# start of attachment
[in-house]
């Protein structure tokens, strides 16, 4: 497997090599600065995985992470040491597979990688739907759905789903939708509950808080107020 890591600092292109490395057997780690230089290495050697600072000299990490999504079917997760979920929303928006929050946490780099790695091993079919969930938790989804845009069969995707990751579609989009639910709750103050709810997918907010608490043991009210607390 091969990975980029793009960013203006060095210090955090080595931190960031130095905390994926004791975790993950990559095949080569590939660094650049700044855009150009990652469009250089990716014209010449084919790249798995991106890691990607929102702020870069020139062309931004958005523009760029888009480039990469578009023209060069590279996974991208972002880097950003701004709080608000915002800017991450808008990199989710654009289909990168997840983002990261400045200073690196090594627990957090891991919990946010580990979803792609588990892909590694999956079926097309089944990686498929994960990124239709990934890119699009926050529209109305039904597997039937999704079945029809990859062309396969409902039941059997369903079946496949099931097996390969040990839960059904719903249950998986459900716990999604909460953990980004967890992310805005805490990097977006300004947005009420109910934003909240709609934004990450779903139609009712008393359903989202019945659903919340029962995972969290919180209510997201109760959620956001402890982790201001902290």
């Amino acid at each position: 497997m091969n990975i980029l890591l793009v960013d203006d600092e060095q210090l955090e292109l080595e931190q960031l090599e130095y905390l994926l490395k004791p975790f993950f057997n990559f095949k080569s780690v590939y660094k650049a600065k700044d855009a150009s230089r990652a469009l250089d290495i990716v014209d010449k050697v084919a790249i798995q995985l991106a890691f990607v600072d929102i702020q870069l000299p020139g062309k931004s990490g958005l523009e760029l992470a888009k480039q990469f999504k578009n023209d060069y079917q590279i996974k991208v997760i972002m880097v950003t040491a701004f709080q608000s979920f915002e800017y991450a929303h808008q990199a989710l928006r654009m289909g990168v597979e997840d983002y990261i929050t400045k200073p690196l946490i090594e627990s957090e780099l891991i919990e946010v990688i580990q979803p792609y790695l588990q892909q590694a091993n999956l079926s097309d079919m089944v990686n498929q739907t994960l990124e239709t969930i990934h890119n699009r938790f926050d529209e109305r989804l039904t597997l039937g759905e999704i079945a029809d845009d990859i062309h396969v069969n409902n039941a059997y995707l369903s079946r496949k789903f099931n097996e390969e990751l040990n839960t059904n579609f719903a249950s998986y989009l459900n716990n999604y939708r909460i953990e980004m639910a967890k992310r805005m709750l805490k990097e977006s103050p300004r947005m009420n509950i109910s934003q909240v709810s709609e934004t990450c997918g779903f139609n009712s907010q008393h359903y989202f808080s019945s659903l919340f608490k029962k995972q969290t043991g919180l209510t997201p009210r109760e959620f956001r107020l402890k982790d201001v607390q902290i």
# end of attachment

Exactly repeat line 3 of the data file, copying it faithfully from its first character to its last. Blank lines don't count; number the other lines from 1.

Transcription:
């Amino acid at each position: 497997m091969n990975i980029l890591l793009v960013d203006d600092e060095q210090l955090e292109l080595e931190q960031l090599e130095y905390l994926l490395k004791p975790f993950f057997n990559f095949k080569s780690v590939y660094k650049a600065k700044d855009a150009s230089r990652a469009l250089d290495i990716v014209d010449k050697v084919a790249i798995q995985l991106a890691f990607v600072d929102i702020q870069l000299p020139g062309k931004s990490g958005l523009e760029l992470a888009k480039q990469f999504k578009n023209d060069y079917q590279i996974k991208v997760i972002m880097v950003t040491a701004f709080q608000s979920f915002e800017y991450a929303h808008q990199a989710l928006r654009m289909g990168v597979e997840d983002y990261i929050t400045k200073p690196l946490i090594e627990s957090e780099l891991i919990e946010v990688i580990q979803p792609y790695l588990q892909q590694a091993n999956l079926s097309d079919m089944v990686n498929q739907t994960l990124e239709t969930i990934h890119n699009r938790f926050d529209e109305r989804l039904t597997l039937g759905e999704i079945a029809d845009d990859i062309h396969v069969n409902n039941a059997y995707l369903s079946r496949k789903f099931n097996e390969e990751l040990n839960t059904n579609f719903a249950s998986y989009l459900n716990n999604y939708r909460i953990e980004m639910a967890k992310r805005m709750l805490k990097e977006s103050p300004r947005m009420n509950i109910s934003q909240v709810s709609e934004t990450c997918g779903f139609n009712s907010q008393h359903y989202f808080s019945s659903l919340f608490k029962k995972q969290t043991g919180l209510t997201p009210r109760e959620f956001r107020l402890k982790d201001v607390q902290i």